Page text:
Dualism Defines Politicians

This column has been republished with permission from Vox Fairfax.

Do not pity the masses. Rather, exercise some sympathy for them as they attempt to sort through their daily lives while politicians – elected and campaigning – issue barrages of promises, criticisms, and non-answers to questions. With just a smattering of reflection, the separate universe cultivated by politicians may be withering away like the dictatorship of the proletariat.

In philosophy, dualism relates to distinguishing between mind and body, or subject and object, to identify the likely or reliable truth of competing propositions. In 1637, Rene Descartes coined his principle of inquiry as “Cogito ergo sum” meaning “I think, therefore, I am.” The French philosopher sought to parse cognition, concluding that doubt concerning the world around us results in reasonably reliable conclusions.

Nationwide, Republicans are spearheading efforts to rid state electoral systems of fraud and theft of elected offices. The evidence to support those efforts is sparse to nonexistent, yet the campaigns and promises and criticisms continue. This phenomenon is no less true in Virginia, where Governor Youngkin adopted “election integrity” as a campaign plank. His popular vote margin to victory was 63,688 – 0.0195% – out of 3.262 million votes cast.

The Cartesian principle argues that election integrity in light of these data leads to a conclusion that the winning results were either less than integral or insufficiently wide in their favor to be credible. In addition, the turnout in 2021 was the highest in the Commonwealth’s history (or maybe not?) as pundits attributed some of that result to expanded voter access, especially early, no-excuse voting. Superficial cogitation ordinarily would lead an observer to conclude that the resurgent Republican party in Virginia was now poised to undertake reforms to increase voter turnout while ensuring that the integrity that apparently was not violated in 2021 is enhanced.

Unfortunately, that sum of thought would be incorrect. Cartesian analysis also applies to the subject-object dichotomy whereby the masses of voters are deemed to be simultaneously both, mere captives of the elected class. Governor Youngkin never clarified the integrity term, leaving that bit of divisiveness to legislative allies.

His major contribution to the integrity mantra has been the replacement of the state’s head of the Department of Elections, an action unsupported by any reference to improving election integrity.

During interviews on the campaign trail, candidate Youngkin advocated distancing the Department of Elections from the governor’s office without offering any details, increased voter photo ID requirements, and audits of voting machines to ensure public trust. As a matter of standard practice, voting machines in Virginia are subjected to audit after elections. The message seems to be intended to muddle voter comprehension about the notion of election integrity as the subject-object masses. Or, it reflects the cognition of the new governor.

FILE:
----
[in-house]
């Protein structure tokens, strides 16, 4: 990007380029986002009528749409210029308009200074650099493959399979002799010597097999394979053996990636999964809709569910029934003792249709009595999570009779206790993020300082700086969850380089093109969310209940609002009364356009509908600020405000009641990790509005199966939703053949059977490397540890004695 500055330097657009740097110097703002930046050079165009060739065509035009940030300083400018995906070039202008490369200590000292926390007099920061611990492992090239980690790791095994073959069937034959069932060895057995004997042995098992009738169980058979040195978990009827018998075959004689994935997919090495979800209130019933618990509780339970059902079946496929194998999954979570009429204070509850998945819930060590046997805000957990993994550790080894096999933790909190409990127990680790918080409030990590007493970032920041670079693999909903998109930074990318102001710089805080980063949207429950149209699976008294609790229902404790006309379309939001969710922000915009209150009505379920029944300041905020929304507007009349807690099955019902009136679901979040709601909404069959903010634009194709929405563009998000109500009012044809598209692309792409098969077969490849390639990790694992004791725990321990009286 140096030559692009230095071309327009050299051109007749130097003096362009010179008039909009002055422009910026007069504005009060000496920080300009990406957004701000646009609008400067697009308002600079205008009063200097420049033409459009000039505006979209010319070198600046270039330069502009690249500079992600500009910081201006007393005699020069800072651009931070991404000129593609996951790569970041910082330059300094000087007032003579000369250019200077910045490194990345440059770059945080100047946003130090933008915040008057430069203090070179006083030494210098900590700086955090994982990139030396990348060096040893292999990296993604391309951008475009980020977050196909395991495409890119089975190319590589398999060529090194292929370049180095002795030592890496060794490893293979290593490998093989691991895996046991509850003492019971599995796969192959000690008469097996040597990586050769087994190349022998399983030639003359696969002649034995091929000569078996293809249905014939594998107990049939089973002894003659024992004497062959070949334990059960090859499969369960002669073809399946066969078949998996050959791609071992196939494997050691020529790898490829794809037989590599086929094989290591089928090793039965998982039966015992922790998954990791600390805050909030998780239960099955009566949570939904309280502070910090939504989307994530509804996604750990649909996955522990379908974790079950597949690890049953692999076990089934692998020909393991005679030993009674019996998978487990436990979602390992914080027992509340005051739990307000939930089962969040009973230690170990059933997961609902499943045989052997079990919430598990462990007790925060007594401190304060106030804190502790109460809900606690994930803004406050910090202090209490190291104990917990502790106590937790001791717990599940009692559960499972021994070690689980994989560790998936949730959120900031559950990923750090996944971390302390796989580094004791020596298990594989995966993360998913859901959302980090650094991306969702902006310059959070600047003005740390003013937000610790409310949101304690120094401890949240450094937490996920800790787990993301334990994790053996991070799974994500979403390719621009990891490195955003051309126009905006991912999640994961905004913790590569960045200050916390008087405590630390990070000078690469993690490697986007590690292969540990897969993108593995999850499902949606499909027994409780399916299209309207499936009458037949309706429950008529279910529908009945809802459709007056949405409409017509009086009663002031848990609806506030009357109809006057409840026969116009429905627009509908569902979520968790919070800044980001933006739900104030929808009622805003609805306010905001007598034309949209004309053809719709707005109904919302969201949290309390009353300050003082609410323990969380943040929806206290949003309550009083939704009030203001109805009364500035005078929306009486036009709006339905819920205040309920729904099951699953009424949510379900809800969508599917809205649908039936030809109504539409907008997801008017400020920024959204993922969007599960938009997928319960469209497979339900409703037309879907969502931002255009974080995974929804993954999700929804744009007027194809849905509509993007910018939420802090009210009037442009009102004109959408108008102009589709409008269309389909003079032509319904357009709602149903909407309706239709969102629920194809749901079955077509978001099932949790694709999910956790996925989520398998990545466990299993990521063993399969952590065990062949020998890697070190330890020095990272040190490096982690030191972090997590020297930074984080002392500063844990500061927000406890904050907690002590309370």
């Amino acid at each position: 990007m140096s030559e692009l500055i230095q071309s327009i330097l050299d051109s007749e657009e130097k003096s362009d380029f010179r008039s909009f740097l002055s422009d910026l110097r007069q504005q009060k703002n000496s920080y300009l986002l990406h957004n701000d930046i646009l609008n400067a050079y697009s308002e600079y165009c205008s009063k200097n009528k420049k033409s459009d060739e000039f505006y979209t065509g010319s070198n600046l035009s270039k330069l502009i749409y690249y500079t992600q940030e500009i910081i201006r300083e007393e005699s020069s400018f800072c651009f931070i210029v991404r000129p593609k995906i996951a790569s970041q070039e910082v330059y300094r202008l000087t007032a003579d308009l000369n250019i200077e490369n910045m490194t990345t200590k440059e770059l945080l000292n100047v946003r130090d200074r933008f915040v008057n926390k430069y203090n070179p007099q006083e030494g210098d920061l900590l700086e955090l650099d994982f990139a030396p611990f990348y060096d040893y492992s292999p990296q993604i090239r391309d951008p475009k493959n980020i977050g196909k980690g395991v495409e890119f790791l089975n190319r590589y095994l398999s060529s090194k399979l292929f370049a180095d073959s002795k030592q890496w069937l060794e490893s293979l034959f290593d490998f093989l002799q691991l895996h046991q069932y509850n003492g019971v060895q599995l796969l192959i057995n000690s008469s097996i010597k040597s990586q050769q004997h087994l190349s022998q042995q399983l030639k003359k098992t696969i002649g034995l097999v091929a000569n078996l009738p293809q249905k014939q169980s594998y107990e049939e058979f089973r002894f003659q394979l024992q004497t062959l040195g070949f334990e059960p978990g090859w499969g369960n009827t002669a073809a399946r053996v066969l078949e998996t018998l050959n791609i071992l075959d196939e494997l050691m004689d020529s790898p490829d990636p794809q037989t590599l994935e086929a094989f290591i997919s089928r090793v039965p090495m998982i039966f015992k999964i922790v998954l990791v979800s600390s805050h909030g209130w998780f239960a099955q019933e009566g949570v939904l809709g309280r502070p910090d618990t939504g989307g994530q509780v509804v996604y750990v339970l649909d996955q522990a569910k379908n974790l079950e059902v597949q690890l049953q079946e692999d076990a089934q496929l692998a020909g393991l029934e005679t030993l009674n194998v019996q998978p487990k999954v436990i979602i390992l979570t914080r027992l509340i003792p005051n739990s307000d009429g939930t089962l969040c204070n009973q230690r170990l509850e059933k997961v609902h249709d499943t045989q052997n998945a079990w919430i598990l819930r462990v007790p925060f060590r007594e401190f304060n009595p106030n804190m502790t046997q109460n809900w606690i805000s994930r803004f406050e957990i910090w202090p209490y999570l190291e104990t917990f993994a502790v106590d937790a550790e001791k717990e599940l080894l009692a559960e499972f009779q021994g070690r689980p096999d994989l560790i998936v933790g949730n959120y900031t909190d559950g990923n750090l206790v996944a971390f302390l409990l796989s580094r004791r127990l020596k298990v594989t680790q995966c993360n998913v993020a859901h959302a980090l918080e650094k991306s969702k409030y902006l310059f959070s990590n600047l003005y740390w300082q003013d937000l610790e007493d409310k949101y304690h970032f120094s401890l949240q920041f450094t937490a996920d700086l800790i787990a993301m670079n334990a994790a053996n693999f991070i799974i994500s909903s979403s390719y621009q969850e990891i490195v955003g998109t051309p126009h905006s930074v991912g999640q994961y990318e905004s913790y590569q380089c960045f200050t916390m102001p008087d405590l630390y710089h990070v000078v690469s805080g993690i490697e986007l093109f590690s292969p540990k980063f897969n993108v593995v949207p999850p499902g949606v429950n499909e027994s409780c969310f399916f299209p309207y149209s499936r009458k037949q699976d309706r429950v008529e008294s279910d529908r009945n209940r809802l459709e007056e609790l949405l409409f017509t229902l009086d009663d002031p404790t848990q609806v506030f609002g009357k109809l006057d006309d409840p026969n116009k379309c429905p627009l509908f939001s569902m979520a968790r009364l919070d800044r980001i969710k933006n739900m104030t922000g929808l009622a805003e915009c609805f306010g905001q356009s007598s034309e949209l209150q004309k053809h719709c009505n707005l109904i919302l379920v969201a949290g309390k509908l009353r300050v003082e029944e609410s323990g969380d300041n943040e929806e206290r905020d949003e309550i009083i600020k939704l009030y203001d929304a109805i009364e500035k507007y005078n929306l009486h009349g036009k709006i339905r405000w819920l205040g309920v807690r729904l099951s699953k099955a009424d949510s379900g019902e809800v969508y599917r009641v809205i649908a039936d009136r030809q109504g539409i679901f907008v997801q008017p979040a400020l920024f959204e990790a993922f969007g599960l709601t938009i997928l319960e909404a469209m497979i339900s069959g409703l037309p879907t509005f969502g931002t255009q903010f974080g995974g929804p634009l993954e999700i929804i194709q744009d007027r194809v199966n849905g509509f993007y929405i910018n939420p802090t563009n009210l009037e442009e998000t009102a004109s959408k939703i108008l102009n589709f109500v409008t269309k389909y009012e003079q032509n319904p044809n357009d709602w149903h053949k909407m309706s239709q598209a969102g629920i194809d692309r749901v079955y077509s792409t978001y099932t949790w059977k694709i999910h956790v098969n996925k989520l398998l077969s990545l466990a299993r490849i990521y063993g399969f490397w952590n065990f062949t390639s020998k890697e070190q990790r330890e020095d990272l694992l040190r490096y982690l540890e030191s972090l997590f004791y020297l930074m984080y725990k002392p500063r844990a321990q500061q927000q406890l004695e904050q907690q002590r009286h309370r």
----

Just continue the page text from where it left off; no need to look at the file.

Meanwhile, the General Assembly lurches toward the close of its current session with bombardments of bills up and down committees and subcommittees and in the “crossover” channels in the hopes of the survival of some in a fiercely partisan arena. Youngkin legislative allies patroned legislation to reduce early voting from 45 to 15 days and ban absentee ballot drop boxes, measures inexplicably entwined with integrity. Election integrity advocates also sponsored legislation to cancel same-day voter registration, scheduled to commence this November. Curiously, a bill was also introduced to permit voters to “self impose photo ID” at polling stations. At present, a voter without photo ID may sign an affidavit.

In a truly bizarre bit of Orwellian newspeak, House Republicans proposed to slash $2.7 million from the budget of the Department of Elections slated for voter education, a program to dispel misinformation about the integrity of the state’s elections arising from the 2020 election.

It’s possible sponsors believed the project was a deep state conspiracy by Democrats to sustain further criticism of the Big Lie. Educating and informing voters is counterproductive to sustaining political dualism among the masses. On the other hand, at the same time, the loss of the funds would deprive Youngkin’s new agency appointee of calibrating a different message about election integrity. Here the evidence suggests a right hand-left hand dissociation. All of this is migraine puzzlement.

Nonetheless, as subject-object constituents of the Commonwealth polity, the electeds require that thinking leads to self-identification which, in turn, leads to credible criticism of political dynamics. Encouraging disorganized thought processes is characteristic of politicians to suppress cognition by voters and any realization that they are the reason for the existence of a polity.

An example of political self-delusion was recently expressed by Delegate Margaret Ransone, R-Westmoreland, who announced in justifying a vote to kill campaign finance reform that she could not in good conscience support a piece of legislation that was not perfect. Ms. Ransone offered no suggestions on measures to make the legislation perfect.

We think, therefore, we are. It may take more time, but dualism of the universe promoted by politicians to ensure their permanence in the relationship is eroding. What we are and think is producing reliable conclusions that diminish expediency and hollow rhetoric as coin of the realm. No longer merely a dime a dozen, politicians are morphing into non-fungible tokens (NFTs in crypto language), existing solely in a blockchain in cyberland.